Following a systems review it was decided to implement a new customer management system which would focus on customers rather than properties. In addition to providing more security to ensure the continued ability to bill our customers, we believed that a modern replacement system would offer many advantages to Cambridge Water. They included:

  • Increased Customer Focus
    The system was to be customer-based and allow demographic and other information to be stored. The benefits included better customer satisfaction and targeted selling.
  • Improved Efficiency for Front Line Staff
    Customer service representatives could respond more quickly to customers. All requests could be met without leaving the phone and looking for documents.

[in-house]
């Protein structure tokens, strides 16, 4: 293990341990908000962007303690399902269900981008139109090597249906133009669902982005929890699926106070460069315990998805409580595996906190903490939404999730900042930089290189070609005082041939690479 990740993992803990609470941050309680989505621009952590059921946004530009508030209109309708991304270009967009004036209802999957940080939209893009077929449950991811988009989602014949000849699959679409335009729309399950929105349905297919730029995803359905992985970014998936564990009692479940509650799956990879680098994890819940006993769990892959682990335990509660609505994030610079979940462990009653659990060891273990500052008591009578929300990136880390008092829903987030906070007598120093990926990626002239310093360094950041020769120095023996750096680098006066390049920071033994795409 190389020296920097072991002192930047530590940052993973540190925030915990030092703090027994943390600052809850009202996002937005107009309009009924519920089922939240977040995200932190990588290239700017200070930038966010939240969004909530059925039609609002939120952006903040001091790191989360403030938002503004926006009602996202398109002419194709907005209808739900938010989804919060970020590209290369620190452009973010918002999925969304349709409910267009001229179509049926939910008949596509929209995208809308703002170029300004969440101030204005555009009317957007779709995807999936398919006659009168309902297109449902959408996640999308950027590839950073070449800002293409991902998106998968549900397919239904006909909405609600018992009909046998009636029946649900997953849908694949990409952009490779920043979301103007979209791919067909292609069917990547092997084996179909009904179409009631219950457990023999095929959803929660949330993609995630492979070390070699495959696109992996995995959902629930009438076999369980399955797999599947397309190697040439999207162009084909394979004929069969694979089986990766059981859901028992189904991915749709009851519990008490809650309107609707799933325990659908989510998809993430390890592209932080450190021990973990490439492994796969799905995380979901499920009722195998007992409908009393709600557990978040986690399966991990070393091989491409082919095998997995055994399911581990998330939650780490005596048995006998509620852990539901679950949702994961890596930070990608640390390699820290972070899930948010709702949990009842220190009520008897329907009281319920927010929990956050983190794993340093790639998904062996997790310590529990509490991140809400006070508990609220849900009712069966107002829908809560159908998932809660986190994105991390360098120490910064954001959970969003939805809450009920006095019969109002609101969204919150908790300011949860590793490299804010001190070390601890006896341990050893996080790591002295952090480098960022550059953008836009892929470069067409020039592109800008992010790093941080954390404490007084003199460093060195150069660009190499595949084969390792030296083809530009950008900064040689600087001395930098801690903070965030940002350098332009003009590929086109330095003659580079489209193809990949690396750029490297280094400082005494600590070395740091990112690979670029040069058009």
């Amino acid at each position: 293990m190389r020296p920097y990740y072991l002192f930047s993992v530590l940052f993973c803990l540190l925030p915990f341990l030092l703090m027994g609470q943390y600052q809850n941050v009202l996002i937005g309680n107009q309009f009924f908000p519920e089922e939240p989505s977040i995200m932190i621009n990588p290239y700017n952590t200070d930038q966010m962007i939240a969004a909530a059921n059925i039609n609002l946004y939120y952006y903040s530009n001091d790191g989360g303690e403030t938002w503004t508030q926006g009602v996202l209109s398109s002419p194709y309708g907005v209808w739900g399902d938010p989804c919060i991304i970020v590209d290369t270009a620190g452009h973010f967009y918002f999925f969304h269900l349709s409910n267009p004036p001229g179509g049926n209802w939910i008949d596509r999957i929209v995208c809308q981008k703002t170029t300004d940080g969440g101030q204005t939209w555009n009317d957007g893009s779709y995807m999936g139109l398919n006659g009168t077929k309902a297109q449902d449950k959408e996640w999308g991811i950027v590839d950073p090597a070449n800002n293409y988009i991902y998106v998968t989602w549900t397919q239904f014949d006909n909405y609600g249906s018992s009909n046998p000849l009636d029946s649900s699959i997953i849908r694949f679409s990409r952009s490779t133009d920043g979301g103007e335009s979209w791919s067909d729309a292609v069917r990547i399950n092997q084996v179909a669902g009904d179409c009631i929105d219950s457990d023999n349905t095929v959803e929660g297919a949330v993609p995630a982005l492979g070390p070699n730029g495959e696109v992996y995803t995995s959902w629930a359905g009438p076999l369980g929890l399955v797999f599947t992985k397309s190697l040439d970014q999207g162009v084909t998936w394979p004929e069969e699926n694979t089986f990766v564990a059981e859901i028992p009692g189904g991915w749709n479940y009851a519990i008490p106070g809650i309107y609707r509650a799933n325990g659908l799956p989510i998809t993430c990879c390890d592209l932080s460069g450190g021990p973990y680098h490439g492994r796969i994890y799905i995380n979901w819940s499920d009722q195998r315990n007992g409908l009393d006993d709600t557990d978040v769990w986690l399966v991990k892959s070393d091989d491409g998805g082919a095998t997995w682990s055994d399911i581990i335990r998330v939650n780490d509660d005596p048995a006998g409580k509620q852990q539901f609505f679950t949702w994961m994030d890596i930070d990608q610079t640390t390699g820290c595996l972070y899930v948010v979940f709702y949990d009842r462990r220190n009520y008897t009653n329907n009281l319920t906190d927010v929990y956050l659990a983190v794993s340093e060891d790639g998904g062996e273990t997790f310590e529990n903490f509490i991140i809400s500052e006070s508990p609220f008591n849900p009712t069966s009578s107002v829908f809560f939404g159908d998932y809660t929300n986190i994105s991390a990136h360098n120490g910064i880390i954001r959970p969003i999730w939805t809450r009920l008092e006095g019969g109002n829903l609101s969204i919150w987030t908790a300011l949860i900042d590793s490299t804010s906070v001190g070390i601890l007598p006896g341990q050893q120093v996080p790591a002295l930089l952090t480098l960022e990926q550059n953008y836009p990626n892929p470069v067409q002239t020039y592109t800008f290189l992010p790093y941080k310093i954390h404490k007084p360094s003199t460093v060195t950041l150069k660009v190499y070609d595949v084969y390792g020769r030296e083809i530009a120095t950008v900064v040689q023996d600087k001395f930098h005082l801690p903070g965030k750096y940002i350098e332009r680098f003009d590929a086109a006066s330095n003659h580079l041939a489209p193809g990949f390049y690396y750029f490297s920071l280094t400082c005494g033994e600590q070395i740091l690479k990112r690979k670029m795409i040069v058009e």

• Better reporting and MIS
    Managers would get better reports, leading to better and more efficient control of the business
  • Improved Collections
    Automated reports would trigger actions. There would be greater sharing of information, and the company could recover more debt and generate greater income.
  • Greater Functionality and Expandability to Increase Non-regulated Income
    Examples might be additional services and products.• Enhanced Flexibility to deal with Industry or Regulator Mandated Changes
  • Easier for Staff to Use and Easier to Train new Staff to use
  • Better Quality Bills for Customers.
    Greater flexibility and bill design and information would provide better bills for customers.
  • Better Support from Manufacturer
    A larger company and larger customer base would increase security and support.
  • Greater Capacity to meet Changing Business Requirements